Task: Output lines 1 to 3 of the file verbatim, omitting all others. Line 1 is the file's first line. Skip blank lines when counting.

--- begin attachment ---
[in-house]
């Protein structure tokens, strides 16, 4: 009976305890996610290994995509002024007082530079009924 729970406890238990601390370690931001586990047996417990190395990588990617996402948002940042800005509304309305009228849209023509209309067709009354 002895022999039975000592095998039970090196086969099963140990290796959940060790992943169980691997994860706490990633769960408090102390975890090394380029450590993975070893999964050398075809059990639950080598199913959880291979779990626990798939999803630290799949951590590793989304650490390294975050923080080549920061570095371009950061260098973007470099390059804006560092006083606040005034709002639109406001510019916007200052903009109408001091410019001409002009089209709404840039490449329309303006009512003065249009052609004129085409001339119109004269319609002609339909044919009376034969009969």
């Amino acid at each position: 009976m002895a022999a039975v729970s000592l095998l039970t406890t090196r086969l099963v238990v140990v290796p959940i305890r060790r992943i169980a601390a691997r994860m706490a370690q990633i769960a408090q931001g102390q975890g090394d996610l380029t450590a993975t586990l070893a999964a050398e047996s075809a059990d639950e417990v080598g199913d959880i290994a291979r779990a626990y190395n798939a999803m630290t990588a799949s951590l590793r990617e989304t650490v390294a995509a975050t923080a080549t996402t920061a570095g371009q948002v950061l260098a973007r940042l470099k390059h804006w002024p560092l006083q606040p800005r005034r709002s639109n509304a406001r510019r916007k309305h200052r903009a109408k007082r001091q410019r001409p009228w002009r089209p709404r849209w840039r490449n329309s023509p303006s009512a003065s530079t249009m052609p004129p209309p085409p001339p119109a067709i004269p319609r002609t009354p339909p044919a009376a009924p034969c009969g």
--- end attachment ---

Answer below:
[in-house]
């Protein structure tokens, strides 16, 4: 009976305890996610290994995509002024007082530079009924 729970406890238990601390370690931001586990047996417990190395990588990617996402948002940042800005509304309305009228849209023509209309067709009354 002895022999039975000592095998039970090196086969099963140990290796959940060790992943169980691997994860706490990633769960408090102390975890090394380029450590993975070893999964050398075809059990639950080598199913959880291979779990626990798939999803630290799949951590590793989304650490390294975050923080080549920061570095371009950061260098973007470099390059804006560092006083606040005034709002639109406001510019916007200052903009109408001091410019001409002009089209709404840039490449329309303006009512003065249009052609004129085409001339119109004269319609002609339909044919009376034969009969």
């Amino acid at each position: 009976m002895a022999a039975v729970s000592l095998l039970t406890t090196r086969l099963v238990v140990v290796p959940i305890r060790r992943i169980a601390a691997r994860m706490a370690q990633i769960a408090q931001g102390q975890g090394d996610l380029t450590a993975t586990l070893a999964a050398e047996s075809a059990d639950e417990v080598g199913d959880i290994a291979r779990a626990y190395n798939a999803m630290t990588a799949s951590l590793r990617e989304t650490v390294a995509a975050t923080a080549t996402t920061a570095g371009q948002v950061l260098a973007r940042l470099k390059h804006w002024p560092l006083q606040p800005r005034r709002s639109n509304a406001r510019r916007k309305h200052r903009a109408k007082r001091q410019r001409p009228w002009r089209p709404r849209w840039r490449n329309s023509p303006s009512a003065s530079t249009m052609p004129p209309p085409p001339p119109a067709i004269p319609r002609t009354p339909p044919a009376a009924p034969c009969g």